Breaking Down the Charter School Decision

By /

The Washington State Supreme Court has invalidated the Charter Schools Act because its funding provisions violate the Washington State Constitution.  The Court found that the unconstitutional funding provisions of the Act cannot be segregated from the rest of the Act, so that the entire Act is invalid.  The decision rests on three main points:

  • The Constitution authorizes public funding for common schools, and charter schools are not common schools.  They are not common schools because they are not subject to the authority and public accountability of local elected school boards.  The charter schools cannot be funded by the taxpayer funded common schools fund.  All of the Justices agreed on this point.
  • Neither can charter schools be funded by the general fund because there is no way to segregate the general funds going to common schools vs. charter schools.  Only six Justices agreed on this point, and three of the Justices dissented on this point and argued that such funds could be segregated and allocated, that the funds follow the student wherever the student goes.
  • Most importantly, the Court held that the unconstitutional funding provisions of the Act cannot be severed from the rest of the Act, so that the entire Act is unconstitutional.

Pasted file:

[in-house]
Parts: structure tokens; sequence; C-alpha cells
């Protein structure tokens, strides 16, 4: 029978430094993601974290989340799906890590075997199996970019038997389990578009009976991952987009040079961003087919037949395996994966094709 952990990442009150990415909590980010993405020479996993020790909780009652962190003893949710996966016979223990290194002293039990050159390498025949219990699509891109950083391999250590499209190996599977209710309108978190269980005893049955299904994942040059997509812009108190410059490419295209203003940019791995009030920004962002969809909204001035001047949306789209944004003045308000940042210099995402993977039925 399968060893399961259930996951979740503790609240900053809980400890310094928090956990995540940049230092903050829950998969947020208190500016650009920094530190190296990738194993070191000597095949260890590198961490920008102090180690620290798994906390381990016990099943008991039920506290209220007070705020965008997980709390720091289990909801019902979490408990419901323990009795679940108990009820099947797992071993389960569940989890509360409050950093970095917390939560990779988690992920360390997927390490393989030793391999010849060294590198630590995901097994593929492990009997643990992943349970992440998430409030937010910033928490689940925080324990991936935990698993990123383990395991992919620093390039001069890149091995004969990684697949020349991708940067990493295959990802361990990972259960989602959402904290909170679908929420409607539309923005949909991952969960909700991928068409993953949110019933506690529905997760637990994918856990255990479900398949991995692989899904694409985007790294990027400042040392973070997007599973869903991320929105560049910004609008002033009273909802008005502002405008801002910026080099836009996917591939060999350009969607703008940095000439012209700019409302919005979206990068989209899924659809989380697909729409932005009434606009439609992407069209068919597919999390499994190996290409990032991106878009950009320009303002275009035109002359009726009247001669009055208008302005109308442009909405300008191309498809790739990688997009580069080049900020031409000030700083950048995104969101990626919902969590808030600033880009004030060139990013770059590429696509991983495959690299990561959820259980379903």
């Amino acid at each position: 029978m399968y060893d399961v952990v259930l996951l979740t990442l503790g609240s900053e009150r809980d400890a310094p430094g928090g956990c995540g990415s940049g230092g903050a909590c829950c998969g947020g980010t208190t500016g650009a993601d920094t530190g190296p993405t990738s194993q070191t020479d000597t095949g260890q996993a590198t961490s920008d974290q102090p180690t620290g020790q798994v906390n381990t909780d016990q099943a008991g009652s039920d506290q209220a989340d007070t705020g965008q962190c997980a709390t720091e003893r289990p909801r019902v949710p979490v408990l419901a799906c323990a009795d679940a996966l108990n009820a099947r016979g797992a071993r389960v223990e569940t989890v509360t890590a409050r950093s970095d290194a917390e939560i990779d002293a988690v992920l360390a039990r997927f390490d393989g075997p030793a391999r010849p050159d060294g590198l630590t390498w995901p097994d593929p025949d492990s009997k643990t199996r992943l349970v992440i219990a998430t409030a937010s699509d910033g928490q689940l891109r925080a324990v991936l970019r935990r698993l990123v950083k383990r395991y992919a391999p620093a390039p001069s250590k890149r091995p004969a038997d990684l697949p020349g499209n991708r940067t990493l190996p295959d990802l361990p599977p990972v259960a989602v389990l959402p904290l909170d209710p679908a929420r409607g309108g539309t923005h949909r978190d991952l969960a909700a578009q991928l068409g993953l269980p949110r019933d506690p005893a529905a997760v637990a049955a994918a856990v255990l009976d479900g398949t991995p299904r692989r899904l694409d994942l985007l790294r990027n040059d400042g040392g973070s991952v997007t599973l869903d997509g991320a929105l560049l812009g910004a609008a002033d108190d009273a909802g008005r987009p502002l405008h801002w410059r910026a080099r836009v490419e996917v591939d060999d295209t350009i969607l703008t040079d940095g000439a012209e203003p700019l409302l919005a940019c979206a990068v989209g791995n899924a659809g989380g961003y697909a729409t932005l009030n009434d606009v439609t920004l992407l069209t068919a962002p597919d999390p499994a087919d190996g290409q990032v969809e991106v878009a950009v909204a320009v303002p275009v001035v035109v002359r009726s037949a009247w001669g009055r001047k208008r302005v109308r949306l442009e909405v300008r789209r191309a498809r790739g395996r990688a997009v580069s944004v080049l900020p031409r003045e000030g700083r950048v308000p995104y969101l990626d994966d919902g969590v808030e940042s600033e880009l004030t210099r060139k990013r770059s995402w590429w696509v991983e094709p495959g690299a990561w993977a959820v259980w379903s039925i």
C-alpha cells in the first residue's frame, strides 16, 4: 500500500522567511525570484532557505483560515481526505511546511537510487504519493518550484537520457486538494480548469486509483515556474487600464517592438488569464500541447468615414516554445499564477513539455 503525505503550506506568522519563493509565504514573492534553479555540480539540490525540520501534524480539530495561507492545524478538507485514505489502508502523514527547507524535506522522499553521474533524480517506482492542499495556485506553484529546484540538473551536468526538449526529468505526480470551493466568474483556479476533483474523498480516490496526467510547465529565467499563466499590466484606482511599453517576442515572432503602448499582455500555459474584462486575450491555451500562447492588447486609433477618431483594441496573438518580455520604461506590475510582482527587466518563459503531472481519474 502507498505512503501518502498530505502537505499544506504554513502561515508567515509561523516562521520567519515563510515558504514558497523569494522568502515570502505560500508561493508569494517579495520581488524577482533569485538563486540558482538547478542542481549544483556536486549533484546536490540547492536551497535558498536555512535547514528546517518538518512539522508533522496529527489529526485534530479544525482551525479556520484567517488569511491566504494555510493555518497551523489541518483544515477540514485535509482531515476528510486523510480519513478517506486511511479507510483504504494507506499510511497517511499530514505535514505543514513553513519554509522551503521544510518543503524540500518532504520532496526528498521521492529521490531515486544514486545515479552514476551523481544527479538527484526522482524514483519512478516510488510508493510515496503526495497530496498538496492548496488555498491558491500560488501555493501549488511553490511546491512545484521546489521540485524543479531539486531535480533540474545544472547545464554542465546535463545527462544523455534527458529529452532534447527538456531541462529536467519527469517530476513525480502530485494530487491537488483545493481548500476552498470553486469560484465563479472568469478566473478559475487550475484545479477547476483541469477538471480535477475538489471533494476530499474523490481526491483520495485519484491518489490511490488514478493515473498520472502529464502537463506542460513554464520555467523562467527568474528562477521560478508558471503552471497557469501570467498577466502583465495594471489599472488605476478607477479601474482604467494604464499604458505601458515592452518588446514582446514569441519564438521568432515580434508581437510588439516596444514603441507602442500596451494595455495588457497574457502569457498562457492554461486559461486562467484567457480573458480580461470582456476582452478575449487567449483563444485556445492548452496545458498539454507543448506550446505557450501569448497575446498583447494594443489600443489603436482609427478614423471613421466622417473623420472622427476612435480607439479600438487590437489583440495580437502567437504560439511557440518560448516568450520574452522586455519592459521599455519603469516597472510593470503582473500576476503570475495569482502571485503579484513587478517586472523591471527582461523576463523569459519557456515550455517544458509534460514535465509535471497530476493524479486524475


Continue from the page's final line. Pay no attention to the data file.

What will happen now?

There are currently nine charter schools operating in Washington and the schools have issued statements that they will continue to operate for now and are examining their legal options.  They are lobbying for a special legislative session in order for the Washington Legislature to pass a law that would authorize charter schools and eliminate the funding problems as outlined by the Court.  However, the Legislature is already dealing with a $100,000 per day sanction invoked by the Supreme Court for failing to adequately fund public education throughout the State so that there may not be the political will to deal with the education issues of approximately 1200 charter school students before dealing with the education needs of a million common school students.

About the Authors

Karen Kalzer

Ms. Kalzer practices employment and education law with an emphasis on defending complex litigation for communities of faith, non-profits, schools and private employers.

Learn More